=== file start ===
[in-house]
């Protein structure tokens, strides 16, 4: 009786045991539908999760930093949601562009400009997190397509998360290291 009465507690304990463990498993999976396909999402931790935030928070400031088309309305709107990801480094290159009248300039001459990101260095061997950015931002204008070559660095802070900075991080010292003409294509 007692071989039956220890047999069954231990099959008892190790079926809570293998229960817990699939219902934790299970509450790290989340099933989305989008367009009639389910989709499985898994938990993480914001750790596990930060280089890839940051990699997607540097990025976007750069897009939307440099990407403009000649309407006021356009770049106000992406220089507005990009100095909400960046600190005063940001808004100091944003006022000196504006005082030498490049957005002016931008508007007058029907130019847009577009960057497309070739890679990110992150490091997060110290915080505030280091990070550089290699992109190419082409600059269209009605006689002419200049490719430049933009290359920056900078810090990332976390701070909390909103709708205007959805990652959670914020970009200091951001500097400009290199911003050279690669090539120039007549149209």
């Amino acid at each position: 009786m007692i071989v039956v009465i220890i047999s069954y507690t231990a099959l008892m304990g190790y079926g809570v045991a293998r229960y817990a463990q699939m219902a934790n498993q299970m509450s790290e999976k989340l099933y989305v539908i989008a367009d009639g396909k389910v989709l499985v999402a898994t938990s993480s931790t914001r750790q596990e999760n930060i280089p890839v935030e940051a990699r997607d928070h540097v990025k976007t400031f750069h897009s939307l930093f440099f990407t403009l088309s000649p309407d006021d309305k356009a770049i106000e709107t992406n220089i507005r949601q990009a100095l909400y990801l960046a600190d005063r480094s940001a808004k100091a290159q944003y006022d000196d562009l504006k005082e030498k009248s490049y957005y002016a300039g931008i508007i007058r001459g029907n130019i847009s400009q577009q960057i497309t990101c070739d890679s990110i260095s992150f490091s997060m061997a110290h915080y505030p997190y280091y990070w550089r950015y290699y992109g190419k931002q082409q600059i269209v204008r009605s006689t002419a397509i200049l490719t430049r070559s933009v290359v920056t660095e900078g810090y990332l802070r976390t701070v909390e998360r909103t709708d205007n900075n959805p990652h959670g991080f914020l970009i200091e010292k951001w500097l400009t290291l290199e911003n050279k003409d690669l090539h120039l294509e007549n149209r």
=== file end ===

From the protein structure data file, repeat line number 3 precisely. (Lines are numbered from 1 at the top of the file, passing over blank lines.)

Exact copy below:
């Amino acid at each position: 009786m007692i071989v039956v009465i220890i047999s069954y507690t231990a099959l008892m304990g190790y079926g809570v045991a293998r229960y817990a463990q699939m219902a934790n498993q299970m509450s790290e999976k989340l099933y989305v539908i989008a367009d009639g396909k389910v989709l499985v999402a898994t938990s993480s931790t914001r750790q596990e999760n930060i280089p890839v935030e940051a990699r997607d928070h540097v990025k976007t400031f750069h897009s939307l930093f440099f990407t403009l088309s000649p309407d006021d309305k356009a770049i106000e709107t992406n220089i507005r949601q990009a100095l909400y990801l960046a600190d005063r480094s940001a808004k100091a290159q944003y006022d000196d562009l504006k005082e030498k009248s490049y957005y002016a300039g931008i508007i007058r001459g029907n130019i847009s400009q577009q960057i497309t990101c070739d890679s990110i260095s992150f490091s997060m061997a110290h915080y505030p997190y280091y990070w550089r950015y290699y992109g190419k931002q082409q600059i269209v204008r009605s006689t002419a397509i200049l490719t430049r070559s933009v290359v920056t660095e900078g810090y990332l802070r976390t701070v909390e998360r909103t709708d205007n900075n959805p990652h959670g991080f914020l970009i200091e010292k951001w500097l400009t290291l290199e911003n050279k003409d690669l090539h120039l294509e007549n149209r």